Introduction to Trigonometry
Trigonometry, as the name might suggest, is all about triangles.
More specifically, trigonometry is about right-angled triangles, where one of the internal angles is 90°. Trigonometry is a system that helps us to work out missing or unknown side lengths or angles in a triangle.
There is more about triangles on our page on Polygons should you need to brush up on the basics before you read further here.
Right-Angled Triangles: A Reminder
A right-angled triangle has a single right angle. By definition, that means that all sides cannot be the same length. A typical right-angled triangle is shown below.
Important Terms for Right-Angled Triangles
The right angle is indicated by the little box in the corner.
The other angle that we (usually) know is indicated by θ (theta).
The side opposite the right angle, which is the longest side, is called the hypotenuse.
The side opposite θ is called the opposite.
The side next to θ which is not the hypotenuse is called the adjacent.
Pythagoras’ Theorem vs. Trigonometry
Pythagoras was a Greek philosopher who lived over 2500 years ago. He is credited with a number of important mathematical and scientific discoveries, arguably the most significant of which has become known as Pythagoras’ Theorem.
It is an important rule that applies only to right-angled triangles. It says that ‘the square on the hypotenuse is equal to the sum of the squares on the other two sides.’
That sounds rather complicated, but it is actually quite a simple concept when we see it in a diagram:
Pythagoras’ Theorem says :
a2 + b2 = c2
So, if we know the length of two sides of a triangle and we need to calculate the third, we can use Pythagoras’ Theorem.
However, if we know only one side length and one of the internal angles, then Pythagoras is no use to us on its own and we need to use trigonometry.
Introducing Sine, Cosine and Tangent
There are three basic functions in trigonometry, each of which is one side of a right-angled triangle divided by another.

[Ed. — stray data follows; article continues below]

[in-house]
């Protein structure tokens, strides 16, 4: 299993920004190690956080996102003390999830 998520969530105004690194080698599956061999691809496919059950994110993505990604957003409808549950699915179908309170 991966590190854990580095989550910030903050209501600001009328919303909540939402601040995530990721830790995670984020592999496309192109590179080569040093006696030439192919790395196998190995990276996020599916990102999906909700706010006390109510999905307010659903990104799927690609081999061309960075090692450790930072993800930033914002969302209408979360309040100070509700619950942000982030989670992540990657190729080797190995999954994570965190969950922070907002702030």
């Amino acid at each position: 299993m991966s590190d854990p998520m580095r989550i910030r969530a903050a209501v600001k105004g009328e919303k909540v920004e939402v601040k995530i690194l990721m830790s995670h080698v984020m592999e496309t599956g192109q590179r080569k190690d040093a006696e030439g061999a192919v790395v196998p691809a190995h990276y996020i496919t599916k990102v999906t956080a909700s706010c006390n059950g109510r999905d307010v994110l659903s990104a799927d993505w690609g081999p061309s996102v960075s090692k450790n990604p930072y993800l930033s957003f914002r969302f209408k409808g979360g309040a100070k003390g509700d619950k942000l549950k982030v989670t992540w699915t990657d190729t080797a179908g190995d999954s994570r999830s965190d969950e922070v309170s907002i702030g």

The three functions are:
|Name||Abbreviation||Relationship to sides of the triangle|
|Sine||Sin||Sin (θ) = Opposite/hypotenuse|
|Cosine||Cos||Cos (θ) = Adjacent/hypotenuse|
|Tangent||Tan||Tan (θ) = Opposite/adjacent|
You may find it helpful to remember Sine, Cosine and Tangent as SOH CAH TOA.
Remembering trigonometric functions can be difficult and confusing to begin with. Even SOH CAH TOA can be tricky. You could try making up a funny mnemonic to help you remember. Just keep each group of three letters in the same order.
For example, TOA SOH CAH could be ’The Old Archaeologist Sat On His Coat And Hat’.
Because of the relationships between them, Tan θ can also be calculated as:
Sin θ / Cos θ.
This means that:
- Sin θ = Cos θ × Tan θ and
- Cos θ = Sin θ / Tan θ.
Trigonometry in a Circle
For more about circles, or a quick refresher, see our page on Circles and Curved Shapes.
When considering triangles, we are limited to angles less than 90°. However, trigonometry is equally applicable to all angles, from 0 to 360°. To understand how the trigonometric functions work with angles greater than 90°, it is helpful to think about triangles constructed within a circle.
Consider a circle, divided into four quadrants.
Conventionally, the centre of the circle is considered as a Cartesian coordinate of (0,0). That is, the x value is 0 and the y value is 0. For more about this, see our page on Cartesian coordinates.
Anything to the left of the centre has an x value of less than 0, or is negative, while anything to the right has a positive value.
Similarly anything below the centre point has a y value of less than 0, or is negative and any point in the top of the circle has a positive y value.
Diagram i shows what happens if we draw a radius from the centre of the circle to the right along the x axis (we say this is in a positive direction).